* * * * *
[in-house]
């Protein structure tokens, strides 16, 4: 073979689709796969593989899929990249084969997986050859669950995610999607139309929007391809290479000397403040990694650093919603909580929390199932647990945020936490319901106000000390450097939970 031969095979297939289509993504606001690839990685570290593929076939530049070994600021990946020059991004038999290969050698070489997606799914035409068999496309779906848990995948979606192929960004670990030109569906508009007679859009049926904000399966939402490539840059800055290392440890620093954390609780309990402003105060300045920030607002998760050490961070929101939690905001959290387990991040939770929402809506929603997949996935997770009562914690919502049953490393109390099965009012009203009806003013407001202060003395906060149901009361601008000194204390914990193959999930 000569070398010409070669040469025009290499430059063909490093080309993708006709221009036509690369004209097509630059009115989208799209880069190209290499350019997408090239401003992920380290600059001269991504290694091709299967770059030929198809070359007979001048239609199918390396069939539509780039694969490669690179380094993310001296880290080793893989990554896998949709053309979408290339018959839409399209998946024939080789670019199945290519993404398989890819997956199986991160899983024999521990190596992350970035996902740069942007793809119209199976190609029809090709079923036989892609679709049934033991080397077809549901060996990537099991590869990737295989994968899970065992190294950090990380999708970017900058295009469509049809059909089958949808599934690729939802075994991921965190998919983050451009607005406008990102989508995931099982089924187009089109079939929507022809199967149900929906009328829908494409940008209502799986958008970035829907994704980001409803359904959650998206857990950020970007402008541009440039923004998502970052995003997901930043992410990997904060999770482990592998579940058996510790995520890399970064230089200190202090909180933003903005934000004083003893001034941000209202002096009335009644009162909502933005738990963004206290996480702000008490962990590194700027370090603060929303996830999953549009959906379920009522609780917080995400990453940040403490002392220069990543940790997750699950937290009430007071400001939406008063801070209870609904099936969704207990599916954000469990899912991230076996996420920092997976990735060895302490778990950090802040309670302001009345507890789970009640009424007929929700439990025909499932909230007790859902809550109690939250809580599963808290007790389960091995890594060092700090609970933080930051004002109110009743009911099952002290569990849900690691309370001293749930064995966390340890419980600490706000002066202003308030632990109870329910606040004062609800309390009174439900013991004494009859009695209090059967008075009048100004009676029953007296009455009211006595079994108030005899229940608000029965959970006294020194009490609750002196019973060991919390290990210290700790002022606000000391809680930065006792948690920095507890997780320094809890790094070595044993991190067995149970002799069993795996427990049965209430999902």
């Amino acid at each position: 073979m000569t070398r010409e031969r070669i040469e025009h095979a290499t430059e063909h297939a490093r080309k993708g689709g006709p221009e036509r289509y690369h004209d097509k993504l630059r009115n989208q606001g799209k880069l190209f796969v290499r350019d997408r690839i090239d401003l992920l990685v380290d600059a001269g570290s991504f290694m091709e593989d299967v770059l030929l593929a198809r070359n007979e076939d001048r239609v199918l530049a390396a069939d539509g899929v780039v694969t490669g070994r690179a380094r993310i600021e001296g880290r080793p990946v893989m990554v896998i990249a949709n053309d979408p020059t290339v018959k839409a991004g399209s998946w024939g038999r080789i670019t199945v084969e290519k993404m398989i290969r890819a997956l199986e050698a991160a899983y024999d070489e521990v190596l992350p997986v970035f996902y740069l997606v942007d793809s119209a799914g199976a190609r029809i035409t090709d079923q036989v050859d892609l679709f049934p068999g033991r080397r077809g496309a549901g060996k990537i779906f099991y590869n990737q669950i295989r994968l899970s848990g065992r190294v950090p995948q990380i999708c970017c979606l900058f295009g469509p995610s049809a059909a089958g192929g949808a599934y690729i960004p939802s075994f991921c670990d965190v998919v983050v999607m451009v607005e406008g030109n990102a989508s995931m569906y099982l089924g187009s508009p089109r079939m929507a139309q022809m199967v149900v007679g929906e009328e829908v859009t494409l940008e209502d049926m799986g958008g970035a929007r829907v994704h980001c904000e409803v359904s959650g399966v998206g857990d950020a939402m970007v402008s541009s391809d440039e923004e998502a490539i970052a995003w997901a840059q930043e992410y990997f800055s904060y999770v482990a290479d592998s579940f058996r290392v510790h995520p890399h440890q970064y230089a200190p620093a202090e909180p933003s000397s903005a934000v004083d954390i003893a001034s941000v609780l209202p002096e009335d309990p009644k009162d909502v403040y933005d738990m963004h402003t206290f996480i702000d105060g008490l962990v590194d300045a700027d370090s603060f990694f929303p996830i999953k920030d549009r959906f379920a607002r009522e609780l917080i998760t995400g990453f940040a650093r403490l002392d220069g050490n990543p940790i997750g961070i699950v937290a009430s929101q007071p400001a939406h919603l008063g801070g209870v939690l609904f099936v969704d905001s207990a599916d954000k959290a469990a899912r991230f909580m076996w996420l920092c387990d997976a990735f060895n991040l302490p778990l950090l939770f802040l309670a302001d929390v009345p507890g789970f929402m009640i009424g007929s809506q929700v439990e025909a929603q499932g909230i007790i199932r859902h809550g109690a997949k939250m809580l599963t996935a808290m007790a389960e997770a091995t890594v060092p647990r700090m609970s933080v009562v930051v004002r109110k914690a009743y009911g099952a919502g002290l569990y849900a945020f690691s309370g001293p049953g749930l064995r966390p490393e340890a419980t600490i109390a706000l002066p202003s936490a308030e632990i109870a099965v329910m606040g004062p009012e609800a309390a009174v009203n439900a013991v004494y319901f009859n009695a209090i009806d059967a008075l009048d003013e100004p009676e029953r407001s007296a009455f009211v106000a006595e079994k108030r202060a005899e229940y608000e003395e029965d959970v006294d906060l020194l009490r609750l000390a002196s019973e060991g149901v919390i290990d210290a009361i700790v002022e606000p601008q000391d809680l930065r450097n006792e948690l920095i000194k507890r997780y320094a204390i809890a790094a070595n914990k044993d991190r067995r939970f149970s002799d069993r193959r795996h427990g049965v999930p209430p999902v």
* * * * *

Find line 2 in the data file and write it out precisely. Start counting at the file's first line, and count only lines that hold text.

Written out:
């Protein structure tokens, strides 16, 4: 073979689709796969593989899929990249084969997986050859669950995610999607139309929007391809290479000397403040990694650093919603909580929390199932647990945020936490319901106000000390450097939970 031969095979297939289509993504606001690839990685570290593929076939530049070994600021990946020059991004038999290969050698070489997606799914035409068999496309779906848990995948979606192929960004670990030109569906508009007679859009049926904000399966939402490539840059800055290392440890620093954390609780309990402003105060300045920030607002998760050490961070929101939690905001959290387990991040939770929402809506929603997949996935997770009562914690919502049953490393109390099965009012009203009806003013407001202060003395906060149901009361601008000194204390914990193959999930 000569070398010409070669040469025009290499430059063909490093080309993708006709221009036509690369004209097509630059009115989208799209880069190209290499350019997408090239401003992920380290600059001269991504290694091709299967770059030929198809070359007979001048239609199918390396069939539509780039694969490669690179380094993310001296880290080793893989990554896998949709053309979408290339018959839409399209998946024939080789670019199945290519993404398989890819997956199986991160899983024999521990190596992350970035996902740069942007793809119209199976190609029809090709079923036989892609679709049934033991080397077809549901060996990537099991590869990737295989994968899970065992190294950090990380999708970017900058295009469509049809059909089958949808599934690729939802075994991921965190998919983050451009607005406008990102989508995931099982089924187009089109079939929507022809199967149900929906009328829908494409940008209502799986958008970035829907994704980001409803359904959650998206857990950020970007402008541009440039923004998502970052995003997901930043992410990997904060999770482990592998579940058996510790995520890399970064230089200190202090909180933003903005934000004083003893001034941000209202002096009335009644009162909502933005738990963004206290996480702000008490962990590194700027370090603060929303996830999953549009959906379920009522609780917080995400990453940040403490002392220069990543940790997750699950937290009430007071400001939406008063801070209870609904099936969704207990599916954000469990899912991230076996996420920092997976990735060895302490778990950090802040309670302001009345507890789970009640009424007929929700439990025909499932909230007790859902809550109690939250809580599963808290007790389960091995890594060092700090609970933080930051004002109110009743009911099952002290569990849900690691309370001293749930064995966390340890419980600490706000002066202003308030632990109870329910606040004062609800309390009174439900013991004494009859009695209090059967008075009048100004009676029953007296009455009211006595079994108030005899229940608000029965959970006294020194009490609750002196019973060991919390290990210290700790002022606000000391809680930065006792948690920095507890997780320094809890790094070595044993991190067995149970002799069993795996427990049965209430999902």